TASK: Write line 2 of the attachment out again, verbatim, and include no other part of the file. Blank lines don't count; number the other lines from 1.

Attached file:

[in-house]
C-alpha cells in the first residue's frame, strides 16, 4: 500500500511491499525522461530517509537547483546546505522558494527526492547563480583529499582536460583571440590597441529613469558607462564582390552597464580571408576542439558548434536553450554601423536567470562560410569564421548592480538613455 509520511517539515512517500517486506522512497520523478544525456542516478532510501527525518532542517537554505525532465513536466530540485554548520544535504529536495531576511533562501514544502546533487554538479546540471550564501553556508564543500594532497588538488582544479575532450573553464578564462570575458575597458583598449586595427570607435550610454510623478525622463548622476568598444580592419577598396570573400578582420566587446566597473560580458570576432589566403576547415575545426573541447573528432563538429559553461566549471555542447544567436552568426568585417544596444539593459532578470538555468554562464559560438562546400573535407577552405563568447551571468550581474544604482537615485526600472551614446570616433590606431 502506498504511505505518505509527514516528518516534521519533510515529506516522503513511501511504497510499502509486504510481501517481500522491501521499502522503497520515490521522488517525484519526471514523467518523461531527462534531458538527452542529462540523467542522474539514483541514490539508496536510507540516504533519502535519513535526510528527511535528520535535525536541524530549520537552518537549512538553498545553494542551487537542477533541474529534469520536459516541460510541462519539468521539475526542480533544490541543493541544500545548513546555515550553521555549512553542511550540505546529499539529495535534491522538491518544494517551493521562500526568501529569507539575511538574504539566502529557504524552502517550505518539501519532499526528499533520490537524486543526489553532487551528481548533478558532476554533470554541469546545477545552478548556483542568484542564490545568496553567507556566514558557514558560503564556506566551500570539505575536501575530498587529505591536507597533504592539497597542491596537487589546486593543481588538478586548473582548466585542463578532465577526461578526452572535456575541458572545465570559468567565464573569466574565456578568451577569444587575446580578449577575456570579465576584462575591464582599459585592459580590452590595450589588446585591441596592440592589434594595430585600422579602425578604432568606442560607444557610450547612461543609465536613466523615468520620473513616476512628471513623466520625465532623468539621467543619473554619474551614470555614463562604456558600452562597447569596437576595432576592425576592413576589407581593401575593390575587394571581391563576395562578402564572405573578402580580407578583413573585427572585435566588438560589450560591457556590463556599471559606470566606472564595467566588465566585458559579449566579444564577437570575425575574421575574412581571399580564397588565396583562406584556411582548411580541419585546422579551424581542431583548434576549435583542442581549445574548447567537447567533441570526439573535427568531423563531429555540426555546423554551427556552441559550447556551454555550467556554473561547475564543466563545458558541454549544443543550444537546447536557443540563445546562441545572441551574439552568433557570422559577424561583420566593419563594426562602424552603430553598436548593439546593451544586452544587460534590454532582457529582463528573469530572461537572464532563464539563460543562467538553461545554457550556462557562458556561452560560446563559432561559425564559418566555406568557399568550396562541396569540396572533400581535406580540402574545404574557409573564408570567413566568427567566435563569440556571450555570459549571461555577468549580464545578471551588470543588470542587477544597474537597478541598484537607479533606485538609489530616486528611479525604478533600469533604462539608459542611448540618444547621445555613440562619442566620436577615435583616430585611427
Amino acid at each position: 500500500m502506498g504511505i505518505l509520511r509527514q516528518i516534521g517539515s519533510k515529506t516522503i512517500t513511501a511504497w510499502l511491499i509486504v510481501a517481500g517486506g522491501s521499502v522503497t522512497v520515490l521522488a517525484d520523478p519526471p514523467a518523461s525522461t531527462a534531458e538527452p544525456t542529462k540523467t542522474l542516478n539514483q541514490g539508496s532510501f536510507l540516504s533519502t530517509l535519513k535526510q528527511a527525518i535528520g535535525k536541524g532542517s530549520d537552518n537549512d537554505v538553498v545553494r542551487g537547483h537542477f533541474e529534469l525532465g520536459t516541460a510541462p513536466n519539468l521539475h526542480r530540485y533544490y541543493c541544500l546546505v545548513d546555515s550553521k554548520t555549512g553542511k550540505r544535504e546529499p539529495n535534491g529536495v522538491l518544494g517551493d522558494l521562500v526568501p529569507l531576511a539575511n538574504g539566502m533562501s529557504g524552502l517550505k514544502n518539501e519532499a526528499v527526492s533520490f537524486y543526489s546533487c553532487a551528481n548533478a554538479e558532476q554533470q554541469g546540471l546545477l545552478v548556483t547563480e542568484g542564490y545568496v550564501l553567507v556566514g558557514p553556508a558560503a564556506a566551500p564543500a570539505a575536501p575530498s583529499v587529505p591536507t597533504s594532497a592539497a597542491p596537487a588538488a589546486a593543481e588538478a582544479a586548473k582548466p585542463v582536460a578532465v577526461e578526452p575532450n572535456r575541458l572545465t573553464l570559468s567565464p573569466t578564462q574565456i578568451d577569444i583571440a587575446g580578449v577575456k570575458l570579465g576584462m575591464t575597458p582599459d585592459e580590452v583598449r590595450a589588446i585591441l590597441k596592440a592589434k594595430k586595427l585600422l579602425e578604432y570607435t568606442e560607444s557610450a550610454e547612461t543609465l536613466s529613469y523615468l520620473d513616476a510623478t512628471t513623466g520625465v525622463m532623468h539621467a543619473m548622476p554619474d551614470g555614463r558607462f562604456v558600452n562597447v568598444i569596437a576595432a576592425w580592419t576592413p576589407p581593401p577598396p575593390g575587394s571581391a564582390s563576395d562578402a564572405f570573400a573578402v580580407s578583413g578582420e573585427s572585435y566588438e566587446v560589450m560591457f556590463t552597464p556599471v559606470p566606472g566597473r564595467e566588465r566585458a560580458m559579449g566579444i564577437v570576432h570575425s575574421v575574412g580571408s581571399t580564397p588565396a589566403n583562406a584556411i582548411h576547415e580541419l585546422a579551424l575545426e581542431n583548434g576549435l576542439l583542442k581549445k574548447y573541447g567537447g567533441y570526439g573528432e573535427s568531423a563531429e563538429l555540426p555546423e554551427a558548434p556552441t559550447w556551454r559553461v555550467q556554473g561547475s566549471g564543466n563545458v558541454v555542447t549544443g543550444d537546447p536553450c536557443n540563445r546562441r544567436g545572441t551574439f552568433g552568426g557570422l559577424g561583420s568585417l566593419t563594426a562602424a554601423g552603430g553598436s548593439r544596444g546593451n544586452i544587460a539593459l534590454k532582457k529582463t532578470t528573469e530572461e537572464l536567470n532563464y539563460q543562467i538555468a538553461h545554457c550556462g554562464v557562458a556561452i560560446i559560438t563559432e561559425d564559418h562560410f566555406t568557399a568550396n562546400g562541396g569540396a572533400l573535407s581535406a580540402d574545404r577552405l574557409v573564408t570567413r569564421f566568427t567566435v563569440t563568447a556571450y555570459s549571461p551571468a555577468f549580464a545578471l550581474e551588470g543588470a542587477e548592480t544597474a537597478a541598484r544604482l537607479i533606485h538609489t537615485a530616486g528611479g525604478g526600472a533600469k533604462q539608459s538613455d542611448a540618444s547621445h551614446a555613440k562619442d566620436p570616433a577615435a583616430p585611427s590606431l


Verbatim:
C-alpha cells in the first residue's frame, strides 16, 4: 500500500511491499525522461530517509537547483546546505522558494527526492547563480583529499582536460583571440590597441529613469558607462564582390552597464580571408576542439558548434536553450554601423536567470562560410569564421548592480538613455 509520511517539515512517500517486506522512497520523478544525456542516478532510501527525518532542517537554505525532465513536466530540485554548520544535504529536495531576511533562501514544502546533487554538479546540471550564501553556508564543500594532497588538488582544479575532450573553464578564462570575458575597458583598449586595427570607435550610454510623478525622463548622476568598444580592419577598396570573400578582420566587446566597473560580458570576432589566403576547415575545426573541447573528432563538429559553461566549471555542447544567436552568426568585417544596444539593459532578470538555468554562464559560438562546400573535407577552405563568447551571468550581474544604482537615485526600472551614446570616433590606431 502506498504511505505518505509527514516528518516534521519533510515529506516522503513511501511504497510499502509486504510481501517481500522491501521499502522503497520515490521522488517525484519526471514523467518523461531527462534531458538527452542529462540523467542522474539514483541514490539508496536510507540516504533519502535519513535526510528527511535528520535535525536541524530549520537552518537549512538553498545553494542551487537542477533541474529534469520536459516541460510541462519539468521539475526542480533544490541543493541544500545548513546555515550553521555549512553542511550540505546529499539529495535534491522538491518544494517551493521562500526568501529569507539575511538574504539566502529557504524552502517550505518539501519532499526528499533520490537524486543526489553532487551528481548533478558532476554533470554541469546545477545552478548556483542568484542564490545568496553567507556566514558557514558560503564556506566551500570539505575536501575530498587529505591536507597533504592539497597542491596537487589546486593543481588538478586548473582548466585542463578532465577526461578526452572535456575541458572545465570559468567565464573569466574565456578568451577569444587575446580578449577575456570579465576584462575591464582599459585592459580590452590595450589588446585591441596592440592589434594595430585600422579602425578604432568606442560607444557610450547612461543609465536613466523615468520620473513616476512628471513623466520625465532623468539621467543619473554619474551614470555614463562604456558600452562597447569596437576595432576592425576592413576589407581593401575593390575587394571581391563576395562578402564572405573578402580580407578583413573585427572585435566588438560589450560591457556590463556599471559606470566606472564595467566588465566585458559579449566579444564577437570575425575574421575574412581571399580564397588565396583562406584556411582548411580541419585546422579551424581542431583548434576549435583542442581549445574548447567537447567533441570526439573535427568531423563531429555540426555546423554551427556552441559550447556551454555550467556554473561547475564543466563545458558541454549544443543550444537546447536557443540563445546562441545572441551574439552568433557570422559577424561583420566593419563594426562602424552603430553598436548593439546593451544586452544587460534590454532582457529582463528573469530572461537572464532563464539563460543562467538553461545554457550556462557562458556561452560560446563559432561559425564559418566555406568557399568550396562541396569540396572533400581535406580540402574545404574557409573564408570567413566568427567566435563569440556571450555570459549571461555577468549580464545578471551588470543588470542587477544597474537597478541598484537607479533606485538609489530616486528611479525604478533600469533604462539608459542611448540618444547621445555613440562619442566620436577615435583616430585611427